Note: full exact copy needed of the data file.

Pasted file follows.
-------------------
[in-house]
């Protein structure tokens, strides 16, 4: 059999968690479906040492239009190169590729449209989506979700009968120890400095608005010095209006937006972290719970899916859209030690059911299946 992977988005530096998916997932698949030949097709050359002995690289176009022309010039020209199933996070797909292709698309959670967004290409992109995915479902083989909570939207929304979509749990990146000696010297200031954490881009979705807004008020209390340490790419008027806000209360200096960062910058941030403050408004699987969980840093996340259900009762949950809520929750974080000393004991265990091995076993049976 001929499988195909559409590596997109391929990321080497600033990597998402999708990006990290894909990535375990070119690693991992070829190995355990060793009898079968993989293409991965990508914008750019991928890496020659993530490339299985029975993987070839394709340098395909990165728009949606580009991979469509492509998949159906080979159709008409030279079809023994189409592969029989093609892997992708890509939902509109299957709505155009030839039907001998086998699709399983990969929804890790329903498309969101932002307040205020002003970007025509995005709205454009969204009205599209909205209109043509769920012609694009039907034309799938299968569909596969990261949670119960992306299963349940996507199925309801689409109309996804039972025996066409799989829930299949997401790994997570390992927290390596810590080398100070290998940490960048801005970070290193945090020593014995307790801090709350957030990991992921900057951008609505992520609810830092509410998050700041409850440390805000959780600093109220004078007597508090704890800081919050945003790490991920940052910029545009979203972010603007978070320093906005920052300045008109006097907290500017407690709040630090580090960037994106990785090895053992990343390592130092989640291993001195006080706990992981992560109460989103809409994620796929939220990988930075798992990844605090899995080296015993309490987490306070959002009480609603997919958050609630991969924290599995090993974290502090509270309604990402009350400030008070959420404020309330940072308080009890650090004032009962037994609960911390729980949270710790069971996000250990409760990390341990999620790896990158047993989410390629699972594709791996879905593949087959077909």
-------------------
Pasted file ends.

[in-house]
């Protein structure tokens, strides 16, 4: 059999968690479906040492239009190169590729449209989506979700009968120890400095608005010095209006937006972290719970899916859209030690059911299946 992977988005530096998916997932698949030949097709050359002995690289176009022309010039020209199933996070797909292709698309959670967004290409992109995915479902083989909570939207929304979509749990990146000696010297200031954490881009979705807004008020209390340490790419008027806000209360200096960062910058941030403050408004699987969980840093996340259900009762949950809520929750974080000393004991265990091995076993049976 001929499988195909559409590596997109391929990321080497600033990597998402999708990006990290894909990535375990070119690693991992070829190995355990060793009898079968993989293409991965990508914008750019991928890496020659993530490339299985029975993987070839394709340098395909990165728009949606580009991979469509492509998949159906080979159709008409030279079809023994189409592969029989093609892997992708890509939902509109299957709505155009030839039907001998086998699709399983990969929804890790329903498309969101932002307040205020002003970007025509995005709205454009969204009205599209909205209109043509769920012609694009039907034309799938299968569909596969990261949670119960992306299963349940996507199925309801689409109309996804039972025996066409799989829930299949997401790994997570390992927290390596810590080398100070290998940490960048801005970070290193945090020593014995307790801090709350957030990991992921900057951008609505992520609810830092509410998050700041409850440390805000959780600093109220004078007597508090704890800081919050945003790490991920940052910029545009979203972010603007978070320093906005920052300045008109006097907290500017407690709040630090580090960037994106990785090895053992990343390592130092989640291993001195006080706990992981992560109460989103809409994620796929939220990988930075798992990844605090899995080296015993309490987490306070959002009480609603997919958050609630991969924290599995090993974290502090509270309604990402009350400030008070959420404020309330940072308080009890650090004032009962037994609960911390729980949270710790069971996000250990409760990390341990999620790896990158047993989410390629699972594709791996879905593949087959077909």